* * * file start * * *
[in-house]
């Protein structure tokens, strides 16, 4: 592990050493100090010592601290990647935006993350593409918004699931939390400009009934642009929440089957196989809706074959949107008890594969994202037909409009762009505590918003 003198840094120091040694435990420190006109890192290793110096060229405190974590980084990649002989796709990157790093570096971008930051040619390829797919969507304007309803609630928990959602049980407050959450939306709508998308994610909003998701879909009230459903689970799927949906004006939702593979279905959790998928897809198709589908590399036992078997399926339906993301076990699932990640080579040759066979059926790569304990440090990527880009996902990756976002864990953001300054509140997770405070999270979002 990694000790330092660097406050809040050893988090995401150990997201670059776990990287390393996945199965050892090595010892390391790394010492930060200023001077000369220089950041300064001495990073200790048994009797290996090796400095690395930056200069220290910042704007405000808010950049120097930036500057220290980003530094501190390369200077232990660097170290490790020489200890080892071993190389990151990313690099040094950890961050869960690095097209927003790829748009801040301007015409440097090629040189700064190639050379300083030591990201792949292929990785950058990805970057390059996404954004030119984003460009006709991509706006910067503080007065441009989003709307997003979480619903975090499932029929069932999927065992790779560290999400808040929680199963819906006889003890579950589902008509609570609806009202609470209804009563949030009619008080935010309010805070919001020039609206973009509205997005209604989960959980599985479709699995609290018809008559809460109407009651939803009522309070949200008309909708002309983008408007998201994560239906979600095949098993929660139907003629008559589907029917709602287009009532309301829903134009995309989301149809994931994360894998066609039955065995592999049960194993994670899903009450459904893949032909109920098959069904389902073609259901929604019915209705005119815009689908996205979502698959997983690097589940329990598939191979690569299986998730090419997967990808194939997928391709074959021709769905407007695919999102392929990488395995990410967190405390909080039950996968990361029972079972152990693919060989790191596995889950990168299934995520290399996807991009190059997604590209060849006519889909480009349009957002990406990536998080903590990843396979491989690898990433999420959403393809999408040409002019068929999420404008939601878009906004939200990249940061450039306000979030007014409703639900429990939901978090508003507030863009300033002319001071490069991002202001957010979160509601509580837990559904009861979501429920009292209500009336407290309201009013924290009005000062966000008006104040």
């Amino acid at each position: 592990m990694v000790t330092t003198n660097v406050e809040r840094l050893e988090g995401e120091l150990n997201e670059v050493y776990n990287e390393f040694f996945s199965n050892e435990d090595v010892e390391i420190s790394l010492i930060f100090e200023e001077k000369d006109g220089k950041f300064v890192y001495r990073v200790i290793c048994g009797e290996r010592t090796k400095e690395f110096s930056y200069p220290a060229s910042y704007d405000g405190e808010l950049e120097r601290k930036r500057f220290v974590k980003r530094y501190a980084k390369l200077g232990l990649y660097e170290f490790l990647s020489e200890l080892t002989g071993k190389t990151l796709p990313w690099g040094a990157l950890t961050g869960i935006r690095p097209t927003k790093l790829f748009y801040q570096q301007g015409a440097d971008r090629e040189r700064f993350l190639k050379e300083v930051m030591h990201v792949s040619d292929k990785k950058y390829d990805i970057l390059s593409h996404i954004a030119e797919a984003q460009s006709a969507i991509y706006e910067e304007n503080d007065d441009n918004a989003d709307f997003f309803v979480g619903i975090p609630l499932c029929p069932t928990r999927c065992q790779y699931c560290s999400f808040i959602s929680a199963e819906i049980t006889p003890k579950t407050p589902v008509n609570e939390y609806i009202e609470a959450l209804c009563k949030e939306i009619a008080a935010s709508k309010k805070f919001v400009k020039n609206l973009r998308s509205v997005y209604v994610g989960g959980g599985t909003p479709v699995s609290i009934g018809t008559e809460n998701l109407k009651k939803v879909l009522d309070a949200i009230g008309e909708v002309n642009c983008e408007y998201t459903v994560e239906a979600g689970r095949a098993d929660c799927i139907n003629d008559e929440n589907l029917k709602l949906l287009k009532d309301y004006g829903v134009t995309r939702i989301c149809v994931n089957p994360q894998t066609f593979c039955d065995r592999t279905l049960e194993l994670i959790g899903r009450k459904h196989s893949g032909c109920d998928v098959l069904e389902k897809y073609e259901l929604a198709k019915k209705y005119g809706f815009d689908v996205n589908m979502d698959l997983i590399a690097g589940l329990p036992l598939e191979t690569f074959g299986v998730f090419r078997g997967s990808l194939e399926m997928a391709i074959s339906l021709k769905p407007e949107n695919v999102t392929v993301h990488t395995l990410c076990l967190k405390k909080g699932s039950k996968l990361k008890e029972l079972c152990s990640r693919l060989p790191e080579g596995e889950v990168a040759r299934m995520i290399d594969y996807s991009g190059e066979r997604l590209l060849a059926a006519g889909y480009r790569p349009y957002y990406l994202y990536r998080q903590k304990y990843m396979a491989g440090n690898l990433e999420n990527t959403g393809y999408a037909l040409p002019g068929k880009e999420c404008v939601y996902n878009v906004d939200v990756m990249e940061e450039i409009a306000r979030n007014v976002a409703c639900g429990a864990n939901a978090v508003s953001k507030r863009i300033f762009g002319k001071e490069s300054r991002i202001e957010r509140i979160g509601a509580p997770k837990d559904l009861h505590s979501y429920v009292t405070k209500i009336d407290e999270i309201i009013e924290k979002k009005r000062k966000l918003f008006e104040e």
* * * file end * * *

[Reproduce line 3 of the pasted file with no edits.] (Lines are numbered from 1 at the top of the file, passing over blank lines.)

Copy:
């Amino acid at each position: 592990m990694v000790t330092t003198n660097v406050e809040r840094l050893e988090g995401e120091l150990n997201e670059v050493y776990n990287e390393f040694f996945s199965n050892e435990d090595v010892e390391i420190s790394l010492i930060f100090e200023e001077k000369d006109g220089k950041f300064v890192y001495r990073v200790i290793c048994g009797e290996r010592t090796k400095e690395f110096s930056y200069p220290a060229s910042y704007d405000g405190e808010l950049e120097r601290k930036r500057f220290v974590k980003r530094y501190a980084k390369l200077g232990l990649y660097e170290f490790l990647s020489e200890l080892t002989g071993k190389t990151l796709p990313w690099g040094a990157l950890t961050g869960i935006r690095p097209t927003k790093l790829f748009y801040q570096q301007g015409a440097d971008r090629e040189r700064f993350l190639k050379e300083v930051m030591h990201v792949s040619d292929k990785k950058y390829d990805i970057l390059s593409h996404i954004a030119e797919a984003q460009s006709a969507i991509y706006e910067e304007n503080d007065d441009n918004a989003d709307f997003f309803v979480g619903i975090p609630l499932c029929p069932t928990r999927c065992q790779y699931c560290s999400f808040i959602s929680a199963e819906i049980t006889p003890k579950t407050p589902v008509n609570e939390y609806i009202e609470a959450l209804c009563k949030e939306i009619a008080a935010s709508k309010k805070f919001v400009k020039n609206l973009r998308s509205v997005y209604v994610g989960g959980g599985t909003p479709v699995s609290i009934g018809t008559e809460n998701l109407k009651k939803v879909l009522d309070a949200i009230g008309e909708v002309n642009c983008e408007y998201t459903v994560e239906a979600g689970r095949a098993d929660c799927i139907n003629d008559e929440n589907l029917k709602l949906l287009k009532d309301y004006g829903v134009t995309r939702i989301c149809v994931n089957p994360q894998t066609f593979c039955d065995r592999t279905l049960e194993l994670i959790g899903r009450k459904h196989s893949g032909c109920d998928v098959l069904e389902k897809y073609e259901l929604a198709k019915k209705y005119g809706f815009d689908v996205n589908m979502d698959l997983i590399a690097g589940l329990p036992l598939e191979t690569f074959g299986v998730f090419r078997g997967s990808l194939e399926m997928a391709i074959s339906l021709k769905p407007e949107n695919v999102t392929v993301h990488t395995l990410c076990l967190k405390k909080g699932s039950k996968l990361k008890e029972l079972c152990s990640r693919l060989p790191e080579g596995e889950v990168a040759r299934m995520i290399d594969y996807s991009g190059e066979r997604l590209l060849a059926a006519g889909y480009r790569p349009y957002y990406l994202y990536r998080q903590k304990y990843m396979a491989g440090n690898l990433e999420n990527t959403g393809y999408a037909l040409p002019g068929k880009e999420c404008v939601y996902n878009v906004d939200v990756m990249e940061e450039i409009a306000r979030n007014v976002a409703c639900g429990a864990n939901a978090v508003s953001k507030r863009i300033f762009g002319k001071e490069s300054r991002i202001e957010r509140i979160g509601a509580p997770k837990d559904l009861h505590s979501y429920v009292t405070k209500i009336d407290e999270i309201i009013e924290k979002k009005r000062k966000l918003f008006e104040e």